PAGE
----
2. Barriers to the use of the ESF for CLLD

The cases reveal the following barriers to development:
– inconsistent funding
This may be caused by changes in policy or simply by the short-term design of programmes. In Ireland, SPIL ran the successful ‘Green Works’ training programme in ecological building and related skills, which proved very popular and had good outcomes. ESF support enabled it to be offered free of charge to trainees, and meant that innovative courses could be developed, modernising the vocational training infrastructure. One of them has been exported to Sweden. Yet there was no opportunity to continue.
– ‘dumb’ indicators
Over and above the administrative complexity that the project initiators have encountered and found burdensome, and which may be thought inevitable when ensuring accountability form the use of public funds, their comments bring out a deeper issue. Cloughjordan and Cybermoor found that the additional costs entailed in ensuring that the wider community benefits from ESF projects can make them uncompetitive when set against standardised training products offered at large scale by commercial providers. Where simple indicators such as hours of training delivered are used, without looking at the medium-term effects on the trainees and on the local economy, the ESF will not be able to engender the changes in the workforce that are needed to help economies to adapt.
This shows the value of a ring-fenced funding stream for innovative projects which allow budgetary freedom to develop curricula in new areas that are crucial for our evolving economies and to reach out to remote areas where the number of trainees is small. By contrast Barka, in its work in Poland’s national social economy development programme, has been able to include relatively expensive actions such as transnational study visits need to implant innovative ideas.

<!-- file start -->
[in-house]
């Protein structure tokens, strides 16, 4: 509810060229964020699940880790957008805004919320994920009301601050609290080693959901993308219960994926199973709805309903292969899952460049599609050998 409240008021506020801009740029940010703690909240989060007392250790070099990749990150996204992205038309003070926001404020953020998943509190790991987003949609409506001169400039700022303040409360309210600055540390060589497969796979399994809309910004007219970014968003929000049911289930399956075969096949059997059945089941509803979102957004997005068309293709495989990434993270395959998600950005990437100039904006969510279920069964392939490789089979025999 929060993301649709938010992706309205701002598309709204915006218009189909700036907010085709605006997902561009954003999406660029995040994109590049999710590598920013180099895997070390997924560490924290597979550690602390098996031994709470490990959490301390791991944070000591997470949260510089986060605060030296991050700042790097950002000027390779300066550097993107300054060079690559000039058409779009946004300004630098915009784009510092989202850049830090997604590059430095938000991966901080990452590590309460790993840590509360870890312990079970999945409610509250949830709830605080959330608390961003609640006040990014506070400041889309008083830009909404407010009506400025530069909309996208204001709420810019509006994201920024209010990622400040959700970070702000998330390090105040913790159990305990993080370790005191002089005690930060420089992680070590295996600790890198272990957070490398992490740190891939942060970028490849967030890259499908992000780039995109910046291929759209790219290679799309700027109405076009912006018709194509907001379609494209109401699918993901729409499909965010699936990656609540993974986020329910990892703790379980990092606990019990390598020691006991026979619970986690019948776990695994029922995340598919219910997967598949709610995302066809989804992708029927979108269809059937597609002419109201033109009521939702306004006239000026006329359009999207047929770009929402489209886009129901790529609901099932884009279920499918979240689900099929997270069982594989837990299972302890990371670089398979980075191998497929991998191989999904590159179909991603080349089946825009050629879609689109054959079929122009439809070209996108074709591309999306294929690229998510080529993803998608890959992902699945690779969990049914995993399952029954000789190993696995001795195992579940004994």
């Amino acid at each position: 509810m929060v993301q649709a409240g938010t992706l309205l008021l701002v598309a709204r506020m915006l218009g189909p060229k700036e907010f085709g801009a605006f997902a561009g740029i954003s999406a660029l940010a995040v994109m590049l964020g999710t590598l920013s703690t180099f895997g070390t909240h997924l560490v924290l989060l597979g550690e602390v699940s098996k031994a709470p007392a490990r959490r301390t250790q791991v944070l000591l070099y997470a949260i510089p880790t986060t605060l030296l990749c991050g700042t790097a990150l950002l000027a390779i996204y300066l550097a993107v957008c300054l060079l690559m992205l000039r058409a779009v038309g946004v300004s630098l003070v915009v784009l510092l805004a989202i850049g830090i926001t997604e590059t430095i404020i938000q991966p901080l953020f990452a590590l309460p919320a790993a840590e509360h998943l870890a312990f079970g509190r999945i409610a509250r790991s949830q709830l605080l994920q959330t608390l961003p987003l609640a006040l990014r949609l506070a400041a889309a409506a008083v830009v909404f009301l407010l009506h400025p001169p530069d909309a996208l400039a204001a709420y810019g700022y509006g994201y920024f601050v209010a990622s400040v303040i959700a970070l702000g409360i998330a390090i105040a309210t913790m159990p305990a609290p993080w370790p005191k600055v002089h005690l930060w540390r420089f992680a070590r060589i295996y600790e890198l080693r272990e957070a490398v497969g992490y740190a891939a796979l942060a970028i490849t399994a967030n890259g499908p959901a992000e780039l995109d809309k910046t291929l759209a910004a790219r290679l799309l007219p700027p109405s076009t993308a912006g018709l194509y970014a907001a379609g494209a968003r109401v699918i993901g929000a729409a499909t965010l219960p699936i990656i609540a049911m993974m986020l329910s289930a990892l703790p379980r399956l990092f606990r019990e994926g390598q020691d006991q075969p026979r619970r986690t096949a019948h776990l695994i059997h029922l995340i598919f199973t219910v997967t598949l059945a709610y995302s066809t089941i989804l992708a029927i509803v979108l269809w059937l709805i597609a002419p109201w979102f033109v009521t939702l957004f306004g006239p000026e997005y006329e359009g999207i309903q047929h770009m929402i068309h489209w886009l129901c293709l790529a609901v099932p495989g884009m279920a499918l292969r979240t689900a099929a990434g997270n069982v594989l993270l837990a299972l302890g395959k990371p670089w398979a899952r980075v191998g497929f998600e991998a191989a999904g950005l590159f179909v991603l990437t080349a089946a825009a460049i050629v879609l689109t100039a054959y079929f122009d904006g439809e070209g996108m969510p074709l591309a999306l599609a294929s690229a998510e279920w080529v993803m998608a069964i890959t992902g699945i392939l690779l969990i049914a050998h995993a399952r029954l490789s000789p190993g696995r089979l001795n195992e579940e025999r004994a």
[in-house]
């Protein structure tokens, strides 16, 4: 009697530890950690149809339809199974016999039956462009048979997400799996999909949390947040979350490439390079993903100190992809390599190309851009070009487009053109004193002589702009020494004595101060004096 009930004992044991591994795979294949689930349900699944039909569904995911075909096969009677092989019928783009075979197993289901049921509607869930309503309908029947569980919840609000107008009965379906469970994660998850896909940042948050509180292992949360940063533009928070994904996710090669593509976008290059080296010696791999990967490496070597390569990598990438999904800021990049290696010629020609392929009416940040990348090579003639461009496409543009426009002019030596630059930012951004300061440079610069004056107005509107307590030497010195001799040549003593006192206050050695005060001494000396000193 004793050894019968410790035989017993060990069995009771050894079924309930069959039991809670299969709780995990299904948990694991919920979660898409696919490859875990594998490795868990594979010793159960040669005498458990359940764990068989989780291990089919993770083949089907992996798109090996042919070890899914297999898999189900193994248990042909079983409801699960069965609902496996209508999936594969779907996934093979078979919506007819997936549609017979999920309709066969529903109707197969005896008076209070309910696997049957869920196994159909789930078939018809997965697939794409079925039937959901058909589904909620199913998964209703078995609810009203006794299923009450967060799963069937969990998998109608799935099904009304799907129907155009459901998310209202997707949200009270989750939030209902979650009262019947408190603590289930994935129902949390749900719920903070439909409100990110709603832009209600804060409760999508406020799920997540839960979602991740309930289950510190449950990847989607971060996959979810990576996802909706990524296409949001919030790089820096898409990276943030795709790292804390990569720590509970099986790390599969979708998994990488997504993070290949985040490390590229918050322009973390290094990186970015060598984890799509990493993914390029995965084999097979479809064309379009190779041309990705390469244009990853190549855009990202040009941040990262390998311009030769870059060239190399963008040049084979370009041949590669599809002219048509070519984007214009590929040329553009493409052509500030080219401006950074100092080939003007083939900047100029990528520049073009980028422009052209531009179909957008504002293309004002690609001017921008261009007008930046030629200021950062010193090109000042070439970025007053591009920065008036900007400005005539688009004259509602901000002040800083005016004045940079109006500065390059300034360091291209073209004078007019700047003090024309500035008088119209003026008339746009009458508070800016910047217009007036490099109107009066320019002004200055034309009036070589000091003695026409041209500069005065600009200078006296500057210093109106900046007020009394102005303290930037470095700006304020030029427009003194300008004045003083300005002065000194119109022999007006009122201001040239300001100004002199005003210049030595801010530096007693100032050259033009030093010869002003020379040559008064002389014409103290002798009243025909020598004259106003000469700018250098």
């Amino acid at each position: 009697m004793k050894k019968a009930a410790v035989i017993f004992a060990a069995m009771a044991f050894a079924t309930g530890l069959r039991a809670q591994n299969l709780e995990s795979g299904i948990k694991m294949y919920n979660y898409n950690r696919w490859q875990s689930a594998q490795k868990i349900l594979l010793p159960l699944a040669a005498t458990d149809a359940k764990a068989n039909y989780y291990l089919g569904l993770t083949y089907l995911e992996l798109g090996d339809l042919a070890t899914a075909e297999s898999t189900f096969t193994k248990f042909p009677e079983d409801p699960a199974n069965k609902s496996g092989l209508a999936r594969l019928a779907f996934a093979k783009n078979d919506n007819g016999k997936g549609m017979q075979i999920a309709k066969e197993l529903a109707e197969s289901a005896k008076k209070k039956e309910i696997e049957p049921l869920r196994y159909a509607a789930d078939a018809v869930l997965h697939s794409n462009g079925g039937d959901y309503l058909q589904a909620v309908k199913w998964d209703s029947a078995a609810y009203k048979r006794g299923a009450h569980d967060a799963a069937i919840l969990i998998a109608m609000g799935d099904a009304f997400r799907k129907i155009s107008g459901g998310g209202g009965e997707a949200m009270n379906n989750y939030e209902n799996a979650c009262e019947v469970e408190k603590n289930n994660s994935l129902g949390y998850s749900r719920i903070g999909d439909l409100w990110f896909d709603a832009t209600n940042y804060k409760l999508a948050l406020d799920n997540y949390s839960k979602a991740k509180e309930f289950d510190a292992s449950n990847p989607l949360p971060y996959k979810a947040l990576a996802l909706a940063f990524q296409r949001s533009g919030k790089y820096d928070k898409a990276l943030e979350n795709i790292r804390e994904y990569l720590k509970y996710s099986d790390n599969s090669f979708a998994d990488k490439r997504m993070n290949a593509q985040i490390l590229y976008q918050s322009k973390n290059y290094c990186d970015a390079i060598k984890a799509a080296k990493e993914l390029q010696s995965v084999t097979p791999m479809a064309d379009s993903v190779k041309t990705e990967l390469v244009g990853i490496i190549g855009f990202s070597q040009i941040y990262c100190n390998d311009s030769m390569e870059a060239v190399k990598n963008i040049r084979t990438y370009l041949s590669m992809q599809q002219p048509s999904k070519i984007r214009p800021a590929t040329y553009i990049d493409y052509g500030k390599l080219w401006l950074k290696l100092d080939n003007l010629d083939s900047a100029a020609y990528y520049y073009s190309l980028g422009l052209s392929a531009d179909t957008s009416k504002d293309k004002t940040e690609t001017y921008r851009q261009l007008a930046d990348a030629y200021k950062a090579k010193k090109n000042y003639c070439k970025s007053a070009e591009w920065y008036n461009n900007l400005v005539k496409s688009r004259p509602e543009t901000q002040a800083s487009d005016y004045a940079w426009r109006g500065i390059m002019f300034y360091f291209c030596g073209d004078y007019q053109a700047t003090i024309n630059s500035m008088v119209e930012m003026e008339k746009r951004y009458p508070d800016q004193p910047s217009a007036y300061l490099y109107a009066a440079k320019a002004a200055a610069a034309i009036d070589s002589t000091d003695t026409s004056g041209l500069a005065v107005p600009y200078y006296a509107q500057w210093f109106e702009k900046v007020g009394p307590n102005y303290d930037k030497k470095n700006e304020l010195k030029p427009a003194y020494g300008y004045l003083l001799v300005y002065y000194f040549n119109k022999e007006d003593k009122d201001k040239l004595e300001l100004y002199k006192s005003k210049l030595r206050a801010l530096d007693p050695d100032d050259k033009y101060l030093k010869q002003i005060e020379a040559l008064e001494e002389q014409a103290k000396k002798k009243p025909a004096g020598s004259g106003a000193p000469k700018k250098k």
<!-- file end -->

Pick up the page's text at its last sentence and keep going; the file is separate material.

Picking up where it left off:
3. Promoting future development

The cases show different development paths:
• Barka started solving the needs of excluded people locally in and around Poznań and has spread its method across Poland using the technique of social franchising. It has piloted new types of institution for work integration, inspired notably by the Italian model of social co-operatives. It has leveraged the success of these pilots to reform the legal framework at national level.
• InWest is the latest in a series of community-based economic structures that have been established in the Rheinische Straße neighbourhood. It acts as an umbrella for the previously established value-led business incubator Union Gewerbehof and other co-operatives and associations, aiming to move one more step up the scale in regenerating this depressed multicultural industrial suburb
• Cloughjordan Ecovillage has implanted an internationally established model in a locality that was ripe for it and offered the necessary conditions (land, village commerce and rail access among them).
• Cybermoor in Alston has brought new technologies to a small isolated town in order to regenerate its economy, following on from the early Scandinavian concept of ‘telecottages’.
The common thread running through the cases is how the project initiators have:
• been aware of developments in the wider world, and have selected and applied the tools that could help them address local issues: in the case of Barka the social co-operative, in Dortmund the co-operative consortium, in Cloughjordan the ecovillage and in Alston the telecottage.
• done social innovation by setting up new community institutions
• acted with principled opportunism to gain the necessary resources, whether these be derelict buildings, land or funding (various types of public and private)
• established an economically viable enterprise by combining this seed funding with a commercial income stream, from the sale of services to a variety of clients: public sector organisations, enterprises and individuals.
The common thread that fuels community-led local development in these cases is a social enterprise approach: that of establishing a sustainable business that meets social needs by the nature of its activities, and reinvests its surplus in its local community.